Non-UK Domiciliaries

Home- Year End Tax Planner 2019/20- Non-UK Domiciliaries

Foreign domiciliaries, sometimes referred to as Non-UK domiciliaries or more colloquially “non-doms”, will be burdened with having to consider a number of statutory changes. 

Regular readers of our updates will notice that the position is relatively unchanged. Due to the delay in the passing of the legislation following the snap general election in June 2017, implementation of part of the finance bill was postponed. This included all of the legislation affecting non-doms, and was finally passed into law in the Finance (No 2) Bill 2017 late in 2017. As expected the substantial changes are coming into effect retrospectively and apply from 6 April 2017 and many people will have acted in anticipation of these changes before the legislation’s postponement.

Although this detail falls outside the scope of this planner, it is important to seek advice and clarity even if the changes are unlikely to affect you or you have already acted in anticipation of the changes. Menzies have a team who specialise in providing bespoke tax advice to foreign domiciliaries and answering offshore queries. 

THE CHANGES 

UK deemed domicile for all tax purposes

Foreign domiciliaries will be deemed UK domiciled for Income Tax, CGT and IHT purposes once a UK tax resident for at least 15 out of the past 20 tax years.

Since the 6th April 2017, such individuals have been taxed on their worldwide income and capital gains on an arising basis. Unless suitable planning is undertaken, they will also be subject to UK IHT (currently set at 40%) on their worldwide assets. IHT protection will be available for trusts created by an individual before they become deemed UK domiciled.

Those who became deemed UK domiciled on or after the 6th April 2017 should speak with their Menzies contact to ensure that the necessary planning is put in place. This ranges from simple bank arrangements to complex offshore structures. 

The Returning Foreign Domiciliary (RFD) 

Any individual who has a UK domicile of origin and was born in the UK and subsequently acquired a foreign domicile of choice, will immediately be treated as being UK domiciled for tax purposes if they return to be a tax resident in the UK at any point. 

Foreign residents who originally had ties with the UK who wish to relocate to the UK, should carefully consider how these new rules will affect them as with arrangements that were established whilst they were not a UK tax resident. The risk is that one might accidentally become a UK tax resident and immediately fall within the scope of UK income tax, CGT and IHT. 

Rebasing of capital assets 

Capital gains realised after 6 April 2017 will enjoy freedom from CGT to the extent that the gain accrued before that date. This is achieved by the application of a rebasing election which will apply on an asset by asset basis. 

The relief will only be available to individuals personally owned assets which were held outside of the UK as at 16 March 2016 by those individuals who became deemed UK domiciled on 6 April 2017.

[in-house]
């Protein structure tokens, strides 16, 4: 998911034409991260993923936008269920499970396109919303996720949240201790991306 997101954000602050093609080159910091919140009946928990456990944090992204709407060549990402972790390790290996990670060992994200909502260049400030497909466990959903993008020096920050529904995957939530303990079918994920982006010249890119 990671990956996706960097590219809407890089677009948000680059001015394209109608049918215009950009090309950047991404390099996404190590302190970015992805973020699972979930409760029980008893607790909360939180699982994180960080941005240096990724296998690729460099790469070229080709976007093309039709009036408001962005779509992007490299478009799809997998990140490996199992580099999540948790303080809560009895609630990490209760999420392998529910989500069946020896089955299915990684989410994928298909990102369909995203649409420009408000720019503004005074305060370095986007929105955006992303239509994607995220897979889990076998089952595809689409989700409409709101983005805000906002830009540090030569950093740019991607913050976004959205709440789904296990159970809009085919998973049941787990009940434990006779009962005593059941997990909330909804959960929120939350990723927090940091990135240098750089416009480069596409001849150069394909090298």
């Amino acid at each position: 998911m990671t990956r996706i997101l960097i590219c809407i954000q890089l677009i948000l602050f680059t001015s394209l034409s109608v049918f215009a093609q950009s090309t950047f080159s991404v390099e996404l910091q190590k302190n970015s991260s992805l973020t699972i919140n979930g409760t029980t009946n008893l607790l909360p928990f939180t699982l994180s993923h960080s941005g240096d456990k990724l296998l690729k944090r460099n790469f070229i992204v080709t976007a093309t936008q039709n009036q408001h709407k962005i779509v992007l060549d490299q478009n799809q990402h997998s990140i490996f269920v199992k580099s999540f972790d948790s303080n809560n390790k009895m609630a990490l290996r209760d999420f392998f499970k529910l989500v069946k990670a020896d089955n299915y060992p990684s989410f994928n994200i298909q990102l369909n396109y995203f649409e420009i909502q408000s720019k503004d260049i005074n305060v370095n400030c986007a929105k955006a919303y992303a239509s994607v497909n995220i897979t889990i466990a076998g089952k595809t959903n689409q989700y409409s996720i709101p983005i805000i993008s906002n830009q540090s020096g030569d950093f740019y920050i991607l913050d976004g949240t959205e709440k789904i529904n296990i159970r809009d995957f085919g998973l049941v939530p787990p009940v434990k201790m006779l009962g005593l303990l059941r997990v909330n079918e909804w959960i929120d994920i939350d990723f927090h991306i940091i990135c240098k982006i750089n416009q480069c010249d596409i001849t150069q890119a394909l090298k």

UK residential property 

Legislative changes now provide that UK IHT will apply in relation to UK residential property in cases where it would previously have been protected. Examples include cases where the property is held through a non-UK corporate structure directly or as part of a structure headed by a trust. If you own UK residential property through a structure or not, you should seek advice in connection with the exposure to UK IHT options which could be available to reduce the burden. This also applies to the finance costs attributable to purchasing UK property. 

Your BrighterThinking Next Steps

“If you consider yourself a non-dom, ensure you have discussed with your tax advisor, and you have as much ammunition as possible, to defend your non-dom status in the event of a query from HMRC. Non-doms remain under the spotlight at HMRC, and specialist tax advice is critical.” 

Craig Hughes – Menzies Private Client Partner

Business Investment Relief (BIR)

BIR allows UK tax resident foreign domiciliaries to invest untaxed foreign income and gains in qualifying UK businesses without triggering a UK tax charge. From the 6th April 2017 the scope for relief has been widened, and its application less restrictive however rigid procedures must be followed for the relief to apply. 

Your BrighterThinking Next Steps

“The BIR remains a little known, but extremely tax efficient investment, for non-doms who want to remit funds to the UK without the Remittance Basis Charge. Specialist advice is essential.” 

Chris Gillman – Menzies Private Client Senior Manager

Offshore Trusts

UK resident settlors and or beneficiaries of foreign trusts should seek advice so as to clarify how the recent legislative changes will affect them, if they haven’t already. 

Your BrighterThinking Next Steps

“If you have an interest in a foreign trust, be it as a settlor, trustee or beneficiary, we would recommend you speak to your Menzies contact.” 

Russell Dickie – Menzies Private Client Senior Manager

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Menzies Private Client Team

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Personal tax planning can be complex. We would always recommend that you seek professional advice when undertaking a review to ensure all changes are processed and managed effectively. Please do speak with your Menzies contact who will be delighted to meet with you to discuss ideas, opportunities and the appropriate action.


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